"Think as I think," said a man,
"Or you are abominably wicked;You are a toad."
And after I had thought of it, I said,
"I will, then, be a toad."
I was reminded of this poem reading Rev. Sinkford's statement on Immigration Reform. http://www.uua.org/president/060413_immigration.html Once again, we have the demonization of the other side: those who agree with him are "people of conscience", and are "called to acknowledge that racism has blinded most Americans." He likens it to slavery- in the same paragraph he mentions his ancestors being brought here in bondage, and says, ".America has, once again, created a permanent underclass."
I say that to people of conscience, this language is intolerable. He knows full well that the reason they “...are refused the dignity and civil protections that come with citizenship.” is that they here illegally; in the first paragraph, he acknowledges that it is illegal immigration that we are speaking of. He confirms that in the last paragraph when he sends his thoughts and prayers to the elected legislators who are struggling to revise immigration law. Call for the law to be changed, by all means- he might even find that “most Americans” want reforms made. But to call most Americans (oh, by the way, Rev Sinkford- Mexicans are also Americans; you should say U.S. Citizens) racists, oppressors, and liken them to slave traders is the kind of language that stops civil discussions from occurring- why would anyone listens to someone who sounds like he hates them?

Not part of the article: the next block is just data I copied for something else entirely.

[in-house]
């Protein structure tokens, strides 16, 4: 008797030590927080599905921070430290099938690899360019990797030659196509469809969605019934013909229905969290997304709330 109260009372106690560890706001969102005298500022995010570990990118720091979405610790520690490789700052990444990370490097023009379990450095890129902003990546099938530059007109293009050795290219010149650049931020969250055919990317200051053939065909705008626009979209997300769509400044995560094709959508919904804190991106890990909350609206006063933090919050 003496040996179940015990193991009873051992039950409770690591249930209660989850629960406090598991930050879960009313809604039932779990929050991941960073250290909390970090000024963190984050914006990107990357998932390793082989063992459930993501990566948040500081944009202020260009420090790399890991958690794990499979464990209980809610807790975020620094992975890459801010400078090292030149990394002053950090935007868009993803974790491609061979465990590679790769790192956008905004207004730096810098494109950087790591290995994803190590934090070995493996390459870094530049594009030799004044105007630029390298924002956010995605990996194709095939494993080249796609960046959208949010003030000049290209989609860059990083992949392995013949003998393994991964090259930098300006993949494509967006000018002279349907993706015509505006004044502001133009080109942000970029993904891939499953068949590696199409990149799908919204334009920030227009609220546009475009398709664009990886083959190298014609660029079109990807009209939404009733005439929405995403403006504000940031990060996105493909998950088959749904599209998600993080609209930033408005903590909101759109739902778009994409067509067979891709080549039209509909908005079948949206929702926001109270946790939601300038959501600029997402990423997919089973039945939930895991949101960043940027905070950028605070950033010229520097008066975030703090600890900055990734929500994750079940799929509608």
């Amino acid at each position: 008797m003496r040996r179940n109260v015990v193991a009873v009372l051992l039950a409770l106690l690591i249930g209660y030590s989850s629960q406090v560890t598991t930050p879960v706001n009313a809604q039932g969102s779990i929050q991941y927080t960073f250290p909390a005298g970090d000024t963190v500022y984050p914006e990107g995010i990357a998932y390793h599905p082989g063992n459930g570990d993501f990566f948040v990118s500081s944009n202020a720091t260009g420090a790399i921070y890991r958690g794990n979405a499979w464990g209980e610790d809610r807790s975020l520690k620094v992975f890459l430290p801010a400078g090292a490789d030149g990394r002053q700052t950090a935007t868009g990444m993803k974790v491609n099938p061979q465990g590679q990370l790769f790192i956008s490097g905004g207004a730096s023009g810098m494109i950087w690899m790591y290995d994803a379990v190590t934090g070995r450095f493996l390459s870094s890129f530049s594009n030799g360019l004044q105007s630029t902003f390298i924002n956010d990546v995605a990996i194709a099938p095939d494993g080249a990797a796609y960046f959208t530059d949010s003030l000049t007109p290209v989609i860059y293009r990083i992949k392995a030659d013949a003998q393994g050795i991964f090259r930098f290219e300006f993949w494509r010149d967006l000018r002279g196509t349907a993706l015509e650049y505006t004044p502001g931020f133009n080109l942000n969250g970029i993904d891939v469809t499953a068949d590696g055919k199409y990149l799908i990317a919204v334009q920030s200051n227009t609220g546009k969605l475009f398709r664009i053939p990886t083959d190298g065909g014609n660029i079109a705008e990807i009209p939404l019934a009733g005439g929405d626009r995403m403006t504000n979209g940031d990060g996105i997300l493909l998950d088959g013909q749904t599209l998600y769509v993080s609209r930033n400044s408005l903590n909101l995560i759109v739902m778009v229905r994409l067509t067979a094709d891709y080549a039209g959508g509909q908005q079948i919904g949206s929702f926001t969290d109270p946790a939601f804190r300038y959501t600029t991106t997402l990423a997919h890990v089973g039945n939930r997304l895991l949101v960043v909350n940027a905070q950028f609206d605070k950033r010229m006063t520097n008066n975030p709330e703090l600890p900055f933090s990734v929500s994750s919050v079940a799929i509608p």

I’d have hoped that if he were just boiling over with righteous anger, he might have reserved some for the Mexican government, might have called for them to end the corruption and oppression that has 46% of their own citizens saying they’d leave for the U.S. if they could. How about calling for some of the Mexican oil wealth to be spent on the Mexican people, rather than the ruling oligarchy? Oh, wait- that would mean being judgmental; I guess only a toad like myself would think of that.